In accordance with Mr. Gullible’s wishes, I take up the task of recounting a bizarre tale that he related to me in his last years. I have made every effort to remain true to his account, despite some literary license.

A Great Storm

In a sunny seaside town, long before it filled up with movie stars driving convertibles, there lived a young man named Jonathan Gullible. He was unremarkable to anyone except his parents, who thought him clever, sincere and remarkably athletic, from the top of his tousled sandy-brown head to the bottoms of his oversized feet. They worked hard in a small chandler’s shop on the main street of a town that was home to a busy fishing fleet. It had a fair number of hard-working folk, some good, some bad, and mostly just plain average.

When he wasn’t doing chores or errands for his family’s store, Jonathan would steer his rough sailboat out the narrow channel of a small boat harbor in search of adventure. Like many youths spending their early years in the same place, Jonathan found life a little dull and thought the people around him unimaginative. He longed to see a strange ship or sea serpent on his brief voyages beyond the channel. Maybe he would run into a pirate ship and be forced to sail the seven seas as part of the crew. Or, perhaps, a whaler on the prowl for oily prey would let him on board for the hunt. Most sailings, however, ended when his stomach pinched with hunger or his throat parched with thirst and the thought of supper was the only thing on his mind.

On one of those fine spring days, when the air was as crisp as a sun-dried sheet, the sea looked so good that Jonathan thought nothing of packing his lunch and fishing gear into his little boat for a cruise. As he tacked beyond the rocky point of the lighthouse, he felt as free-spirited as the great condor that he watched soaring above the coastal mountains. With his back to the breeze, Jonathan didn’t notice the dark storm clouds gathering on the horizon.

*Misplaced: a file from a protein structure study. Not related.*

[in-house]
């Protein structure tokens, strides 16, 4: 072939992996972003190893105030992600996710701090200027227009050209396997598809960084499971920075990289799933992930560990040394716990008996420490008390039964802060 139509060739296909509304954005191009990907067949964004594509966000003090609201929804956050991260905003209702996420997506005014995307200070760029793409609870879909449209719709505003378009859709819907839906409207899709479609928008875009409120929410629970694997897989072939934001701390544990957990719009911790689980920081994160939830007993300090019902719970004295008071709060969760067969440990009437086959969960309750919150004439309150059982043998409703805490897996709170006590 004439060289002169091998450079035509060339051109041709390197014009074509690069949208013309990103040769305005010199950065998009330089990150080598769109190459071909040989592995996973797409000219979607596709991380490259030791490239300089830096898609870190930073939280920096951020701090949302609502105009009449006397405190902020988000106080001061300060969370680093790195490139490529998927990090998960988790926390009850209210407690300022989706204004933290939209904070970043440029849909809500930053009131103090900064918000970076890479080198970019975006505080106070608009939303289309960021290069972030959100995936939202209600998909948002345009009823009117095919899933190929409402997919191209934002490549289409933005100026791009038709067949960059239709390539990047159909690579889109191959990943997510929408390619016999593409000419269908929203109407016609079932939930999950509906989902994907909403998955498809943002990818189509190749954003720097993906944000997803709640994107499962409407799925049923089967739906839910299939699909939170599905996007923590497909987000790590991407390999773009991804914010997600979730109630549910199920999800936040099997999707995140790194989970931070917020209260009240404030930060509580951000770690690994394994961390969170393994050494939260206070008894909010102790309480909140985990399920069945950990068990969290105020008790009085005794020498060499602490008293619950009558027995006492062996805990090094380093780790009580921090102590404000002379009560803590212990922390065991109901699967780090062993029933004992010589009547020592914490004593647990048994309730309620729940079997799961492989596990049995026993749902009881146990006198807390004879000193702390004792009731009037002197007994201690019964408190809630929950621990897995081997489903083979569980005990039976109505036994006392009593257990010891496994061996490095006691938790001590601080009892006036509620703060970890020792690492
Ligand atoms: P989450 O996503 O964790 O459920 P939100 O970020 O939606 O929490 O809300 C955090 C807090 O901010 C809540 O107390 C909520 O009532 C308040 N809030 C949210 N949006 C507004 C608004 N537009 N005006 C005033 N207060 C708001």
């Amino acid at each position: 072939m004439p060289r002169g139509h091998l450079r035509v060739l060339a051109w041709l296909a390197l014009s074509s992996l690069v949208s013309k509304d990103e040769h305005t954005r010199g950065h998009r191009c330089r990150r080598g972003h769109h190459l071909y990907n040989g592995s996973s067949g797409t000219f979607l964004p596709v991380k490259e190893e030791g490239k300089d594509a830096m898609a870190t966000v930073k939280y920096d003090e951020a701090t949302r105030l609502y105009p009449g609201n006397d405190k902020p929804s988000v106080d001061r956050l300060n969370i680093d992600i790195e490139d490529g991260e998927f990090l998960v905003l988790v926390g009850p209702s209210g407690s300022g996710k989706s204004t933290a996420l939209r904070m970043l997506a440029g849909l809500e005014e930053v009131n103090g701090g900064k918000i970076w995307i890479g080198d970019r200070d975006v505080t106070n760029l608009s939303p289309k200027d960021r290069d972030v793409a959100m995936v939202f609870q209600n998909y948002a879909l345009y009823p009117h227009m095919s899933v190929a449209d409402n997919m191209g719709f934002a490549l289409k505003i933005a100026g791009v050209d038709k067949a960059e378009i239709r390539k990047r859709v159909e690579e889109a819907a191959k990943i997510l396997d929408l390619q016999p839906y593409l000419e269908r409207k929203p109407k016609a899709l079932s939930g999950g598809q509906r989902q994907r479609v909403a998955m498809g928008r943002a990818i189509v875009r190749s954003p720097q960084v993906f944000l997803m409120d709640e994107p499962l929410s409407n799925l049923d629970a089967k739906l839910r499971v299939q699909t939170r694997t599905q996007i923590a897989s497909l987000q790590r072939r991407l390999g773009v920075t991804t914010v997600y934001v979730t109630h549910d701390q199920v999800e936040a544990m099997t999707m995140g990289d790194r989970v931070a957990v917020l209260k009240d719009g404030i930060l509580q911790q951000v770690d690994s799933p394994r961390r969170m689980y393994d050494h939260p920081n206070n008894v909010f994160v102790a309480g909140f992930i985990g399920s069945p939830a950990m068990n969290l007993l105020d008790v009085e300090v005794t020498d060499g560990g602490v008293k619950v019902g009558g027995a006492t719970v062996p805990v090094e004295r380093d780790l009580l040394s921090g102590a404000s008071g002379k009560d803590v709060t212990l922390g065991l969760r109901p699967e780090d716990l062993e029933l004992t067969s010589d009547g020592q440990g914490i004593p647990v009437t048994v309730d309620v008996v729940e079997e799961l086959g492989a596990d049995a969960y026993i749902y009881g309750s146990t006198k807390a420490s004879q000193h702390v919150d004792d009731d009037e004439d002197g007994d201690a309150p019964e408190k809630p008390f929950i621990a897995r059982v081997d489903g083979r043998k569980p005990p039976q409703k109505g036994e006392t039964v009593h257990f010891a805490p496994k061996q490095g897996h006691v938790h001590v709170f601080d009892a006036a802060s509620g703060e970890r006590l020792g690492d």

Jonathan had only recently begun to sail beyond the mouth of the harbor, but he was getting more confident. When the wind began to pick up strength, he didn’t worry until it was too late. Soon he was struggling frantically at the rigging as the storm broke over him with violent force. His boat tossed dizzily among the waves like a cork in a tub. Every effort he made to control his vessel failed, useless against the tremendous winds. At last, he dropped to the bottom of the boat, clutching the sides and hoping that he would not capsize. Night and day blended together in a terrifying swirl.

When the storm finally died, his boat was a shambles, its mast broken, sails torn, and it leaned in a definite list to starboard. The sea calmed but a thick fog lingered, shrouding his craft and cutting off any view. After drifting for days, his water ran out and he could only moisten his lips on the condensation that dripped off the shreds of canvas. Then the fog lifted and Jonathan spotted the faint outline of an island. As he drifted closer, he made out unfamiliar headlands jutting from sandy beaches and steep hillsides covered by lush vegetation.

The waves carried him on to a shallow reef. Abandoning his craft, Jonathan swam eagerly to shore. He quickly found and devoured the pink guavas, ripe bananas and other delicious fruit that flourished beyond the narrow sandy beach in the humid jungle climate. As soon as he regained some strength, Jonathan felt desolate but relieved to be alive. He actually grew excited at his unintended plunge into adventure. He immediately set off along the white sand beach to discover more about this strange new land.

”’Ken Schoolland is an associate professor of economics and political science at Hawaii Pacific University.”’

”’The Adventures of Jonathan Gullible began as a radio series on KHVH in Hawaii and was later broadcast as a dramatic production in Alaska.”’

”’The Adventures of Jonathan Gullible, A Free Market Odyssey, is in its third, revised and expanded edition, 2001

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